By Dante Chinni, Director of the American Communities Project
This article originally appeared on the American Communities Project website.
In national polls, President Trump’s approval rating hardly budged in 2018, but through the eyes of the American Communities Project, two different stories unfolded — notable gains with the people who make up President Trump’s base and an unchanged electorate elsewhere.
Gallup poll data from 2018, analyzed through the ACP community types, shows that the most urban communities in the country barely moved in their opinion of Trump. But in rural communities — the places at the heart of Trump’s base — the president saw significant upticks in his job approval.
Overall, the president’s job performance numbers from Gallup went from 39 percent approval in the first quarter of 2018 to 40 percent approval in the fourth quarter. And that kind of negligible movement was also apparent in the ACP’s most densely populated areas. The Big Cities, Urban Suburbs, Middle Suburbs, and Exurbs all posted increases of zero to two percentage points in Trump’s approval from the first to the fourth quarter — movement within the margin of error.
But the improvement in job approval was far greater — increases of five to seven points — in the more rural community types that the ACP studies: Evangelical Hubs, Military Posts, Rural Middle America, and Working Class Country.
You can see a map of all the ACP types below:
Impact of the Economic Numbers
The difference in Trump’s approval numbers may be revealing as the country moves past the midterm elections and turns its attention to the 2020 presidential race.
First, the data show that even after another year of solid economic growth, urban communities, which have benefited more from the good times, have not changed their opinion of the president. Trump’s approval rating is not above 50 percent in any of those places, and in the communities that lean Democratic — Big Cities and Urban Suburbs — his approval is well below 40 percent.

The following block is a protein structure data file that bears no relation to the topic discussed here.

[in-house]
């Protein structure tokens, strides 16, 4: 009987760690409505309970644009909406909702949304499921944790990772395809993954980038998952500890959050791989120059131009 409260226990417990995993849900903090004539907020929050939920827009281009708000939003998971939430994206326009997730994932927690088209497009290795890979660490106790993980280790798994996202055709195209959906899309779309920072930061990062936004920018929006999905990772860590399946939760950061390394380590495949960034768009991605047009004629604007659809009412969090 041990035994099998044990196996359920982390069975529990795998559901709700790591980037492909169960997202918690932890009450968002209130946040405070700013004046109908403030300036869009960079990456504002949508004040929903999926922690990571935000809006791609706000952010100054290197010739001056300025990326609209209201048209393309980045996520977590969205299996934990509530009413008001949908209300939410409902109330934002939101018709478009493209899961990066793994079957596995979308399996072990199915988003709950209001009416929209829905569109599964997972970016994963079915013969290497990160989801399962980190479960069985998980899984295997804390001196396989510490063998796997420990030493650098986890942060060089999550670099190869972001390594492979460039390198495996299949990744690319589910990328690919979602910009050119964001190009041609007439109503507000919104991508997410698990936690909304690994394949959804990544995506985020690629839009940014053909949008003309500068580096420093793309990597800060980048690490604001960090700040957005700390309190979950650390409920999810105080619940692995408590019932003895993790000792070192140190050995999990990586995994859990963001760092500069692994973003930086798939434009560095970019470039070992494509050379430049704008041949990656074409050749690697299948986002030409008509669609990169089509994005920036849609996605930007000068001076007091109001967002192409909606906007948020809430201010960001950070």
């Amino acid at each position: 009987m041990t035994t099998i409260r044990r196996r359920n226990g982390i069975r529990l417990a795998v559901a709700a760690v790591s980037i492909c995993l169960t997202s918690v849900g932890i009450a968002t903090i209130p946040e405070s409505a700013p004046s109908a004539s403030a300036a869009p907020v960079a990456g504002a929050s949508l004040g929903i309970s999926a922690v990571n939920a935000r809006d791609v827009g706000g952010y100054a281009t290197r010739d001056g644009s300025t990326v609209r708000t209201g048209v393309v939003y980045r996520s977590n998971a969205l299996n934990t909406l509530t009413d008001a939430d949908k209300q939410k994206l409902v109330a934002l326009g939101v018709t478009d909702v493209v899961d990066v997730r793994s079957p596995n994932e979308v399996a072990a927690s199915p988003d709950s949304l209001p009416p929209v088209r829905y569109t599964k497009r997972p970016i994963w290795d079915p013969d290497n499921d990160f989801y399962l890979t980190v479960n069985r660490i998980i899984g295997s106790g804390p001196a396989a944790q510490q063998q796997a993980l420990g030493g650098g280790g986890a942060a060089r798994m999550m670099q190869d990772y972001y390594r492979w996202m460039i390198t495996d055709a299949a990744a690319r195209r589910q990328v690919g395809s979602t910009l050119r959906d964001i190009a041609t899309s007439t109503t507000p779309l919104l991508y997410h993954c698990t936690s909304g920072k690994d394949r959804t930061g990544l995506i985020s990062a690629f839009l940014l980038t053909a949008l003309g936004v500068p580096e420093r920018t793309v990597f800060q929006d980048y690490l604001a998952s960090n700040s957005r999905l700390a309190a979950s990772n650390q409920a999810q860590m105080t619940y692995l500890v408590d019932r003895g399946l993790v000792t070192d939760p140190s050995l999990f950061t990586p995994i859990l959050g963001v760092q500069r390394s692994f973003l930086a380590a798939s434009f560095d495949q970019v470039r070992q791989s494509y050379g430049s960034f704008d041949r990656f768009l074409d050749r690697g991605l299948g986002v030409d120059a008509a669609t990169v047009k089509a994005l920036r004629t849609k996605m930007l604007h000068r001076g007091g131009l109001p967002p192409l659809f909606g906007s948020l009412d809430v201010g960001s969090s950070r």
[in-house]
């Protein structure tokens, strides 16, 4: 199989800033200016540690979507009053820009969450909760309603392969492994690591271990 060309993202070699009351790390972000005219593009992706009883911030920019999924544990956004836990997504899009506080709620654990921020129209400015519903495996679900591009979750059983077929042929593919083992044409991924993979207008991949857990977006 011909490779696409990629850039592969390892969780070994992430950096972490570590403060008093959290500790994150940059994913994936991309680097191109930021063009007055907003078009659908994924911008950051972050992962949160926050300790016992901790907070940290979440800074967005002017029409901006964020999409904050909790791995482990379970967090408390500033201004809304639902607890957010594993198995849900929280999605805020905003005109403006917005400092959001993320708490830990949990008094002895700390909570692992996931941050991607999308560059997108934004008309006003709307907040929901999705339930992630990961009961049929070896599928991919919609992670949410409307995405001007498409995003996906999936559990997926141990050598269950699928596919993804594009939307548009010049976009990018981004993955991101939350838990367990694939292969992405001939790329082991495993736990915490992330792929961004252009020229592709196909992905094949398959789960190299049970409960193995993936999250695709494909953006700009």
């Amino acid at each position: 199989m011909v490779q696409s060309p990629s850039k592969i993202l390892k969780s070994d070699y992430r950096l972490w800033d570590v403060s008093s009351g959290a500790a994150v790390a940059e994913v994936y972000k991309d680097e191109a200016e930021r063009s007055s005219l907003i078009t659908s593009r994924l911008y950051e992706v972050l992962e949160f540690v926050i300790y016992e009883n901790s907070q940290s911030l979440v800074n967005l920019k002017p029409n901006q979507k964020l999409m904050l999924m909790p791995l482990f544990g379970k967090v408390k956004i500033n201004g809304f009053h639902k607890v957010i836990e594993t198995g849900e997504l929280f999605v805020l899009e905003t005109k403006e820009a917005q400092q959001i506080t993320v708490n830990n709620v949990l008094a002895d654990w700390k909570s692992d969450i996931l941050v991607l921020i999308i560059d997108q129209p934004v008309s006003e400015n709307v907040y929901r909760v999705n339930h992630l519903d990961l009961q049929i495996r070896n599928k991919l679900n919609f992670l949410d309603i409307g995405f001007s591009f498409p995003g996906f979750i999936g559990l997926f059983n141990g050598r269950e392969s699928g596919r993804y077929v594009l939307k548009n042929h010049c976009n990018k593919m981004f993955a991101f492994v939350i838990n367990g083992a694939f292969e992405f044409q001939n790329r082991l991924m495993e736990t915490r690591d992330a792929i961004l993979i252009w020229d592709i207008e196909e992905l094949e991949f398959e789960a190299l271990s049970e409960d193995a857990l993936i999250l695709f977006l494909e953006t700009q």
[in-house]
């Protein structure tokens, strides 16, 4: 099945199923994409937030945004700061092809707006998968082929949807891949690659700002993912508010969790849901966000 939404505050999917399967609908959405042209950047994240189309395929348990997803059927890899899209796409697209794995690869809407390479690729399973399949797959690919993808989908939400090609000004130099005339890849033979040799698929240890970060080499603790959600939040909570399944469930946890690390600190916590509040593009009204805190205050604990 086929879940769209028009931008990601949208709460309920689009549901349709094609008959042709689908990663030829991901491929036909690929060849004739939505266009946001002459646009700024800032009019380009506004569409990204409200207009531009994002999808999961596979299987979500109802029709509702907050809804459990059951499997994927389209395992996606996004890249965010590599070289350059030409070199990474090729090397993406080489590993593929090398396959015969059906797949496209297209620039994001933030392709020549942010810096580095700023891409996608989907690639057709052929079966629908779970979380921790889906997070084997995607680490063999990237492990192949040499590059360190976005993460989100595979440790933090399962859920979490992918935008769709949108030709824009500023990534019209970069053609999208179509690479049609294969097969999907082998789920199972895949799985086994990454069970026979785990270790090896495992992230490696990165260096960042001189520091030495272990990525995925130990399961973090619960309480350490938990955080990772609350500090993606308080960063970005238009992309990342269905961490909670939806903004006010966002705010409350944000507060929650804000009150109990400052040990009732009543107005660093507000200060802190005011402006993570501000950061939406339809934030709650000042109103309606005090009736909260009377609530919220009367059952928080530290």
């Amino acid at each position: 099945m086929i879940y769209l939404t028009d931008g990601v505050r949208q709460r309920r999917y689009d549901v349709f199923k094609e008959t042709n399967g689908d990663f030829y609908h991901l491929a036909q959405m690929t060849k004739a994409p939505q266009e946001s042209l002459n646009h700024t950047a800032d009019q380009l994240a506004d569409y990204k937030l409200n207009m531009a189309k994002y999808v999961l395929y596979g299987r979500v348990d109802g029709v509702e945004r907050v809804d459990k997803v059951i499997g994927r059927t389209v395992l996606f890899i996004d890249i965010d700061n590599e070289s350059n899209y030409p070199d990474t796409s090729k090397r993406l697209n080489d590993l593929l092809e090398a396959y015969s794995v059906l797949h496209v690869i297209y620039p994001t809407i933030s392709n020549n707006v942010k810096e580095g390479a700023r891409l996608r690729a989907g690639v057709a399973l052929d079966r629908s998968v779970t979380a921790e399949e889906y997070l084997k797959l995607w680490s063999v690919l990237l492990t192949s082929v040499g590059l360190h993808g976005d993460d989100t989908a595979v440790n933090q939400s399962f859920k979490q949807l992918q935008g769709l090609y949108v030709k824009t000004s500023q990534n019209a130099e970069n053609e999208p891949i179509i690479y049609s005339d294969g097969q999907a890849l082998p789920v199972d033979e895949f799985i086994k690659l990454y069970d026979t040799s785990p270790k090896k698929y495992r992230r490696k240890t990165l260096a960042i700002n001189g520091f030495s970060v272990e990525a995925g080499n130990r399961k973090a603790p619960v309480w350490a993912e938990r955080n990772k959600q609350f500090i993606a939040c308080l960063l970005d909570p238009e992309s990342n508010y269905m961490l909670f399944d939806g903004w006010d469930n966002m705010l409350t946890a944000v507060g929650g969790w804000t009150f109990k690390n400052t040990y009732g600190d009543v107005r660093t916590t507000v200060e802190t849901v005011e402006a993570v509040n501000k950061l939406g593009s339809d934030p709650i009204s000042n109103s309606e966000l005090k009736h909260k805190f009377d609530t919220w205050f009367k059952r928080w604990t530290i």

That suggests that even if the strong economic numbers continue, the president may have a hard time using them as an electoral tailwind in the communities where most voters live. In other words, these numbers may be something of a Trump ceiling in these communities and a downturn certainly wouldn’t help him.
A Big Gamble
But throughout 2018 President Trump did not focus heavily on the economy in his appeal to voters. His stronger messaging, particularly through the midterm election campaign, was based on cultural issues, such as immigration.
The data here suggest these issues may be rallying his more deeply committed rural base. His fourth quarter 2018 approval numbers were above 60 percent in the Evangelical Hubs and Working Class Country communities.
That raises a question: Is Trump’s deep-red rural base enough for him as he looks to govern for the next two years and seek reelection? The data suggest that relying on it alone would be a big gamble. Nearly 200 million people, 61 percent of the U.S. population, live in urban communities where Trump’s numbers seem stalled below 50 percent.
And looking further back, to when Trump was first inaugurated in January 2017, the slippage is even more evident — and potentially more problematic for the president.
The president never had a true honeymoon period; even his first monthly number with Gallup only has him at 44 percent approval. But since that first poll, his numbers are down almost across the board, particularly in important communities that are reliably Republican.
In January 2017, 55 percent of the people who lived in the Exurbs approved of Trump’s performance. In Rural Middle America, 63 percent approved. At the end of 2018, those figures were 48 percent and 53 percent, respectively — big drops that put him well below the percentages he received from those communities in 2016.
The Exurb and Rural Middle America communities are crucial for any GOP presidential candidate. They have long leaned heavily Republican and together they hold almost 20 percent of the votes cast in 2016. They also make up large portions of battleground states that may decide the 2020 race — Iowa, Pennsylvania, and Wisconsin.
Unless the president can win some of those voters back, his 2018 rural uptick likely won’t help him much in 2019 and probably won’t be enough to save him in 2020.